54, Naju Mansion, Wodehouse Road, Colaba, Mumbai, Maharashtra, India, 400005
Charity Bib Status: Sold out
Beekeeping through facilitated cross-pollination can increase agricultural yields by more than 40% and provide a lucrative income stream for farmers through selling honey and wax. Under The Mango Tree's strategic initiative, "Bees for Poverty Reduction (BPR)" seeks to use the power of market forces to increase livelihoods for India's farmers. UTMT implements its Bees for Poverty Reduction framework, training and equipping smallholding farmers to use bees to increase their incomes by as much as threefold. Our goal is to increase agricultural productivity, incomes and bring about empowerment through a focus on sustainable community-based beekeeping.
UTMT's BPR framework brings together a number of components to address scalability and sustainability in a
way that has never been attempted in India before:
a. It focuses exclusively on the indigenous bee - the Apis cerana indica, available in natural surroundings and an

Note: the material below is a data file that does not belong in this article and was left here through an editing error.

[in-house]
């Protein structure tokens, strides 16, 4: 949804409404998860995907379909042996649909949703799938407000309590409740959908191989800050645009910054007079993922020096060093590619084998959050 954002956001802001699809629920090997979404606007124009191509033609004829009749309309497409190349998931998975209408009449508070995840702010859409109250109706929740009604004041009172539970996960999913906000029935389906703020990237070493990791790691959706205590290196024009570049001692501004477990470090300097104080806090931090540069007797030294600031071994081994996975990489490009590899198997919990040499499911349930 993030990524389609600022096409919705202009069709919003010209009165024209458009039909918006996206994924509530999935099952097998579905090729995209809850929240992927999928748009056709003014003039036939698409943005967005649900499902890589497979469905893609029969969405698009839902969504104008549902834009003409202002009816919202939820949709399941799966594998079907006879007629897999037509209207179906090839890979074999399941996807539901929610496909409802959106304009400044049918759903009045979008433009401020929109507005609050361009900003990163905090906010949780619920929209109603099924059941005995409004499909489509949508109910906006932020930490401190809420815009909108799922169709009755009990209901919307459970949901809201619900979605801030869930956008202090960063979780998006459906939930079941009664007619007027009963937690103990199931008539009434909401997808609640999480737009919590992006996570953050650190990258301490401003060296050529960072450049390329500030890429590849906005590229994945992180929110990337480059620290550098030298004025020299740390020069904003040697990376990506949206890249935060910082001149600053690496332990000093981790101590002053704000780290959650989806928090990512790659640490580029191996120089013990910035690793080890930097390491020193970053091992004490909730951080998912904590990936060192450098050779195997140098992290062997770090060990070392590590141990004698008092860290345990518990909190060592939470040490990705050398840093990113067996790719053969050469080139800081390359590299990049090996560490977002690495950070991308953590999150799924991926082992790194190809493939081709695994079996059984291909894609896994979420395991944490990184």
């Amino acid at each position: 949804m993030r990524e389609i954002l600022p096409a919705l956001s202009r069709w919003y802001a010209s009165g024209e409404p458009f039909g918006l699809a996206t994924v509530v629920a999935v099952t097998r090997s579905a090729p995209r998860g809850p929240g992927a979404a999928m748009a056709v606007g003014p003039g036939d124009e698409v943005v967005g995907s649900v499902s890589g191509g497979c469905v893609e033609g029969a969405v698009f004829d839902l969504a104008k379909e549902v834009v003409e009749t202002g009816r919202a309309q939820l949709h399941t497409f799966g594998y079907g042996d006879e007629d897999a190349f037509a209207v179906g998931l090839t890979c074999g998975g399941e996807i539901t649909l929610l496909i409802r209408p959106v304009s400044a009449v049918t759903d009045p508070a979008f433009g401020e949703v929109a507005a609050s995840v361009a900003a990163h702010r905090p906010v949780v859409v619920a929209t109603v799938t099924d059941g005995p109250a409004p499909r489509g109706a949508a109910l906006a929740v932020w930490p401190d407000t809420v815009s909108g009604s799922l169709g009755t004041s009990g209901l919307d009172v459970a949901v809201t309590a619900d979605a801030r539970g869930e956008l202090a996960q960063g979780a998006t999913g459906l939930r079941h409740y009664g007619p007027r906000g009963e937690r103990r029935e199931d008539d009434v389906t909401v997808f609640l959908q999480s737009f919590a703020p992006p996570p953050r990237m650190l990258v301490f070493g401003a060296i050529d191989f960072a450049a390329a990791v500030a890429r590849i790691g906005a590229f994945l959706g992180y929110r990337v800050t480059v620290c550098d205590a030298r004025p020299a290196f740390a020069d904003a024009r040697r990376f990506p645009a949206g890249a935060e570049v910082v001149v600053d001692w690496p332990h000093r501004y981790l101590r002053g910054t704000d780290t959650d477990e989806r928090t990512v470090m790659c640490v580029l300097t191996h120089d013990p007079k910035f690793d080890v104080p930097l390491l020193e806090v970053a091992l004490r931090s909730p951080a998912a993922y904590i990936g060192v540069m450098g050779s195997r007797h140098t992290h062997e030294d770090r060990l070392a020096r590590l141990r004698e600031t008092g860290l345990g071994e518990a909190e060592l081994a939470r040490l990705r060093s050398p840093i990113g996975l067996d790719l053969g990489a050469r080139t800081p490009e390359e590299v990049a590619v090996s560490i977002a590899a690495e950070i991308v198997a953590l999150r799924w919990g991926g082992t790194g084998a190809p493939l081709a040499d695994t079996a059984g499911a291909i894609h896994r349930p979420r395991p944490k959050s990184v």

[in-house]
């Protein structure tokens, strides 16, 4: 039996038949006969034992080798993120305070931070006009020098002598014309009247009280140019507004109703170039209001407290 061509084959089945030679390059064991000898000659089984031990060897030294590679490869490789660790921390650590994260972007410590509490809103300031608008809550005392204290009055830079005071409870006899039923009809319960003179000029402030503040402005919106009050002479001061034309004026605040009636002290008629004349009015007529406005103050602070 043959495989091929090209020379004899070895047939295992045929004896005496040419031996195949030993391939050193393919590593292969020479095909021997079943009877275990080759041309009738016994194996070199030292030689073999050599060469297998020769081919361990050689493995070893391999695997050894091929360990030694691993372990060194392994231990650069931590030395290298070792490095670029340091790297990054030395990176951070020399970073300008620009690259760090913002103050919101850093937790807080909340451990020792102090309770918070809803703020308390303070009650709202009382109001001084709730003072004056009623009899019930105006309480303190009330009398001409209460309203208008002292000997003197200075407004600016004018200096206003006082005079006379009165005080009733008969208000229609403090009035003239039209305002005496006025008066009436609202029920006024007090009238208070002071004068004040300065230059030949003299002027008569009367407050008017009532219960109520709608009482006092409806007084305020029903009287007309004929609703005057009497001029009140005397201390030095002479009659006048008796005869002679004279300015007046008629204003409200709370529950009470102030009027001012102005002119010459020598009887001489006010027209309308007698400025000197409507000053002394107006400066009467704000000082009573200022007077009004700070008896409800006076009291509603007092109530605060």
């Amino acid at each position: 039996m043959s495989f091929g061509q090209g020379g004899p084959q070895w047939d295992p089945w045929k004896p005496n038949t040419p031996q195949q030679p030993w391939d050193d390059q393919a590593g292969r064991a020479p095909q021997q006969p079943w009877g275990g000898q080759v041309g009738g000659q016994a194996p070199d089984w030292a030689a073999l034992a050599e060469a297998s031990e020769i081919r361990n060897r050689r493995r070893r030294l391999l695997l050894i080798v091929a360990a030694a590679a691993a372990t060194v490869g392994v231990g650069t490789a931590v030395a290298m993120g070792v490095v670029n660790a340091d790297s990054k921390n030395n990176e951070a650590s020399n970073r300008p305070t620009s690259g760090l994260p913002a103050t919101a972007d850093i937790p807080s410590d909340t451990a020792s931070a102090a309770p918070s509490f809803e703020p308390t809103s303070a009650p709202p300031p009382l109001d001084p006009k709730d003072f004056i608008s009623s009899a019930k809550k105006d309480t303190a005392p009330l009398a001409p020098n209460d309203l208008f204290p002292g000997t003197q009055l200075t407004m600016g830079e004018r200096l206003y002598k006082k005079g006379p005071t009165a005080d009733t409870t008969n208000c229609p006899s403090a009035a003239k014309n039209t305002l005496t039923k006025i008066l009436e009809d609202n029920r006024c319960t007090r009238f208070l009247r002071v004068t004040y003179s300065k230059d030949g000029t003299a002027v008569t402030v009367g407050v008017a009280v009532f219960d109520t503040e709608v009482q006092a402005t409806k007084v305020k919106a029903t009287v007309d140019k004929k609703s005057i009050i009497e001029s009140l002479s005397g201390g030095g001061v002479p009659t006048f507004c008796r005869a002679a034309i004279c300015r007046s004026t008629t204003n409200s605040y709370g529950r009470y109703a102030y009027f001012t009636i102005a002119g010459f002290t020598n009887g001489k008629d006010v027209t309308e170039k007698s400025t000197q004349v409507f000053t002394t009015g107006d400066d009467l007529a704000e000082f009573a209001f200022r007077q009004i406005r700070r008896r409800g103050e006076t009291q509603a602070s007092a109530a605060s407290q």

b. It diversifies livelihoods by providing hand-holding training support at the farmer's homestead and increasing
agricultural productivity for the small farmer.
c. Inherent in the framework is not just a buy back arrangement for the honey and beeswax produced, but a
buyback at premium prices for the farmer due to organic certification.
The funds raised through Mumbai Marathon 2013 will go towards:
Sureshbhai Padvi is a master trainer with UTMT who lives in a small village, Nani Kosbadi in tribal Gujarat.
He grows rice, chilies, tomatoes, and brinjals on his small land plot. A subsistence farmer with family of five,
Sureshbhai had to travel daily to find manual jobs to support his family. His annual income is around Rs 20,000.
Since he started beekeeping with UTMT's help, he doesn't need to migrate as he sells honey from his twelve
boxes. There is a high demand for his pure, local honey. This season he sold honey worth Rs 1500 in a month.
Sureshbhai regrets that he had to leave school early due to poverty though he wanted to study. Now he is
determined to educate his children and plans to use the money from beekeeping for their education. Having
developed leadership skills through his role as a master trainer, beekeeping goes deeper than economic and
agricultural benefits for Sureshbhai. He quit drinking after starting beekeeping. He sees beekeeping as a constant
learning experience, which he enjoys sharing- especially in his role of master trainer. Managing his boxes as well
as overseeing fifty others in the village, Sureshbhai is a true example of the change that beekeeping has brought
about in the area.
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